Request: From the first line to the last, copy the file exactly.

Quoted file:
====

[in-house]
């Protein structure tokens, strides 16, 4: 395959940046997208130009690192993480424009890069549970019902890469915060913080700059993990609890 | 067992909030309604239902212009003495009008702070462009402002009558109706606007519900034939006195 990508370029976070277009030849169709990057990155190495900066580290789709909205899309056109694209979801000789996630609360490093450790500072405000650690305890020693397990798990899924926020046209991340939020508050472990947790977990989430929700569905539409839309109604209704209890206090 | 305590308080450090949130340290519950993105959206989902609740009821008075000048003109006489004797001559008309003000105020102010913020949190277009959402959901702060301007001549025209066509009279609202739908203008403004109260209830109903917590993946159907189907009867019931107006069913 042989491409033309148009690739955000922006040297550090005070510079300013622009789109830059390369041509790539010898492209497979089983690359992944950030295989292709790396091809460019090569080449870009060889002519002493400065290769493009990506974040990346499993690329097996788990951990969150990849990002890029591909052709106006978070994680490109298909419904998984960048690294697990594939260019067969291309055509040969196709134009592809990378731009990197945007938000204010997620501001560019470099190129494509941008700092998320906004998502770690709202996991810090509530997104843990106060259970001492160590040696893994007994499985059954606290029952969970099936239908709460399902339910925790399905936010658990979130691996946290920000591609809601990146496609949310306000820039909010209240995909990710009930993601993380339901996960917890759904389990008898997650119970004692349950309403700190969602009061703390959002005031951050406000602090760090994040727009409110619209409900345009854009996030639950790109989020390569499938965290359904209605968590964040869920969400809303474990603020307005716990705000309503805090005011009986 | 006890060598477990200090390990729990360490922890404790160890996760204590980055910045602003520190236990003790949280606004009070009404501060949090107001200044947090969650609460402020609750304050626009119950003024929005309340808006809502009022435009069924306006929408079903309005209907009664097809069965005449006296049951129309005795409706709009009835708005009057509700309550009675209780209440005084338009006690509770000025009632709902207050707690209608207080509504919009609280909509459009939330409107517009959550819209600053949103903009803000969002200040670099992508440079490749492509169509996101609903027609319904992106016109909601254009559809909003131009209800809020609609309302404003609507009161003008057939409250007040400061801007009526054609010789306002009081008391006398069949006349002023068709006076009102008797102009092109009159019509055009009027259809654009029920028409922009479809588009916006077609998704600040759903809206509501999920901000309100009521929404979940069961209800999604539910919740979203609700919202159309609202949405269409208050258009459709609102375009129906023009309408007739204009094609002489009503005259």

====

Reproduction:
[in-house]
């Protein structure tokens, strides 16, 4: 395959940046997208130009690192993480424009890069549970019902890469915060913080700059993990609890 | 067992909030309604239902212009003495009008702070462009402002009558109706606007519900034939006195 990508370029976070277009030849169709990057990155190495900066580290789709909205899309056109694209979801000789996630609360490093450790500072405000650690305890020693397990798990899924926020046209991340939020508050472990947790977990989430929700569905539409839309109604209704209890206090 | 305590308080450090949130340290519950993105959206989902609740009821008075000048003109006489004797001559008309003000105020102010913020949190277009959402959901702060301007001549025209066509009279609202739908203008403004109260209830109903917590993946159907189907009867019931107006069913 042989491409033309148009690739955000922006040297550090005070510079300013622009789109830059390369041509790539010898492209497979089983690359992944950030295989292709790396091809460019090569080449870009060889002519002493400065290769493009990506974040990346499993690329097996788990951990969150990849990002890029591909052709106006978070994680490109298909419904998984960048690294697990594939260019067969291309055509040969196709134009592809990378731009990197945007938000204010997620501001560019470099190129494509941008700092998320906004998502770690709202996991810090509530997104843990106060259970001492160590040696893994007994499985059954606290029952969970099936239908709460399902339910925790399905936010658990979130691996946290920000591609809601990146496609949310306000820039909010209240995909990710009930993601993380339901996960917890759904389990008898997650119970004692349950309403700190969602009061703390959002005031951050406000602090760090994040727009409110619209409900345009854009996030639950790109989020390569499938965290359904209605968590964040869920969400809303474990603020307005716990705000309503805090005011009986 | 006890060598477990200090390990729990360490922890404790160890996760204590980055910045602003520190236990003790949280606004009070009404501060949090107001200044947090969650609460402020609750304050626009119950003024929005309340808006809502009022435009069924306006929408079903309005209907009664097809069965005449006296049951129309005795409706709009009835708005009057509700309550009675209780209440005084338009006690509770000025009632709902207050707690209608207080509504919009609280909509459009939330409107517009959550819209600053949103903009803000969002200040670099992508440079490749492509169509996101609903027609319904992106016109909601254009559809909003131009209800809020609609309302404003609507009161003008057939409250007040400061801007009526054609010789306002009081008391006398069949006349002023068709006076009102008797102009092109009159019509055009009027259809654009029920028409922009479809588009916006077609998704600040759903809206509501999920901000309100009521929404979940069961209800999604539910919740979203609700919202159309609202949405269409208050258009459709609102375009129906023009309408007739204009094609002489009503005259």